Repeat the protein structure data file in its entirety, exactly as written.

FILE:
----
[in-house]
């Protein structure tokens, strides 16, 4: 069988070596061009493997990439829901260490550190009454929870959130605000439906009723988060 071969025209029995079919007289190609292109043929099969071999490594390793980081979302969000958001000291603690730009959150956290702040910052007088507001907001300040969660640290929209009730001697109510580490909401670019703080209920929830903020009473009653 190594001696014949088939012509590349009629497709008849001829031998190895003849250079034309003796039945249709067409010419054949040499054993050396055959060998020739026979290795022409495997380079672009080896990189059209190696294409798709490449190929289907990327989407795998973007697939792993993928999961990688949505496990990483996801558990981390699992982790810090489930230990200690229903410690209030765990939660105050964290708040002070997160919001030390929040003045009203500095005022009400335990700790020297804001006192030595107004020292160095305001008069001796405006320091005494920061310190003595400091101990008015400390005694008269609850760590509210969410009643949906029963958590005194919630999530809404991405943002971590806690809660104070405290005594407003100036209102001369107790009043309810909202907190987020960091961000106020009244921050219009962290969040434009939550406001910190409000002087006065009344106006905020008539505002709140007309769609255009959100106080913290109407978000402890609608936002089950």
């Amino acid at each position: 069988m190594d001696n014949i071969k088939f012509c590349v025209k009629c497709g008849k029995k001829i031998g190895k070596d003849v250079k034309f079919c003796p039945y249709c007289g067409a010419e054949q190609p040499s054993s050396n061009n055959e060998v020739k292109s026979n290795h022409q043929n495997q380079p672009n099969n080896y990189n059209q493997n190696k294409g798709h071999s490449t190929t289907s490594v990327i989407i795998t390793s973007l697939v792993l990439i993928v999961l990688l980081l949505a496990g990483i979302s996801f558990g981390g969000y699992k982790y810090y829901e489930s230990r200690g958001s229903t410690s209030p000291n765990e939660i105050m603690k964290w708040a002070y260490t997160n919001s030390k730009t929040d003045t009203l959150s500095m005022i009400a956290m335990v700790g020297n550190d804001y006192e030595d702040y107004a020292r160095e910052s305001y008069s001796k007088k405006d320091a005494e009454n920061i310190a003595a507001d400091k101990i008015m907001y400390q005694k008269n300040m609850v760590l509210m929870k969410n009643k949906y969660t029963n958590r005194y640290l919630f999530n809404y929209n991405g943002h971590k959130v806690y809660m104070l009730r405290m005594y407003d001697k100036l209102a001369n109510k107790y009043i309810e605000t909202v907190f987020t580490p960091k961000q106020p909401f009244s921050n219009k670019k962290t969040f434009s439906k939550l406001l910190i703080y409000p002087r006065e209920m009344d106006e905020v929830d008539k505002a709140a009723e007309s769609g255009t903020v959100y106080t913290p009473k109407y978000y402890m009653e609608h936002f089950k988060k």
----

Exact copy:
[in-house]
């Protein structure tokens, strides 16, 4: 069988070596061009493997990439829901260490550190009454929870959130605000439906009723988060 071969025209029995079919007289190609292109043929099969071999490594390793980081979302969000958001000291603690730009959150956290702040910052007088507001907001300040969660640290929209009730001697109510580490909401670019703080209920929830903020009473009653 190594001696014949088939012509590349009629497709008849001829031998190895003849250079034309003796039945249709067409010419054949040499054993050396055959060998020739026979290795022409495997380079672009080896990189059209190696294409798709490449190929289907990327989407795998973007697939792993993928999961990688949505496990990483996801558990981390699992982790810090489930230990200690229903410690209030765990939660105050964290708040002070997160919001030390929040003045009203500095005022009400335990700790020297804001006192030595107004020292160095305001008069001796405006320091005494920061310190003595400091101990008015400390005694008269609850760590509210969410009643949906029963958590005194919630999530809404991405943002971590806690809660104070405290005594407003100036209102001369107790009043309810909202907190987020960091961000106020009244921050219009962290969040434009939550406001910190409000002087006065009344106006905020008539505002709140007309769609255009959100106080913290109407978000402890609608936002089950």
């Amino acid at each position: 069988m190594d001696n014949i071969k088939f012509c590349v025209k009629c497709g008849k029995k001829i031998g190895k070596d003849v250079k034309f079919c003796p039945y249709c007289g067409a010419e054949q190609p040499s054993s050396n061009n055959e060998v020739k292109s026979n290795h022409q043929n495997q380079p672009n099969n080896y990189n059209q493997n190696k294409g798709h071999s490449t190929t289907s490594v990327i989407i795998t390793s973007l697939v792993l990439i993928v999961l990688l980081l949505a496990g990483i979302s996801f558990g981390g969000y699992k982790y810090y829901e489930s230990r200690g958001s229903t410690s209030p000291n765990e939660i105050m603690k964290w708040a002070y260490t997160n919001s030390k730009t929040d003045t009203l959150s500095m005022i009400a956290m335990v700790g020297n550190d804001y006192e030595d702040y107004a020292r160095e910052s305001y008069s001796k007088k405006d320091a005494e009454n920061i310190a003595a507001d400091k101990i008015m907001y400390q005694k008269n300040m609850v760590l509210m929870k969410n009643k949906y969660t029963n958590r005194y640290l919630f999530n809404y929209n991405g943002h971590k959130v806690y809660m104070l009730r405290m005594y407003d001697k100036l209102a001369n109510k107790y009043i309810e605000t909202v907190f987020t580490p960091k961000q106020p909401f009244s921050n219009k670019k962290t969040f434009s439906k939550l406001l910190i703080y409000p002087r006065e209920m009344d106006e905020v929830d008539k505002a709140a009723e007309s769609g255009t903020v959100y106080t913290p009473k109407y978000y402890m009653e609608h936002f089950k988060k």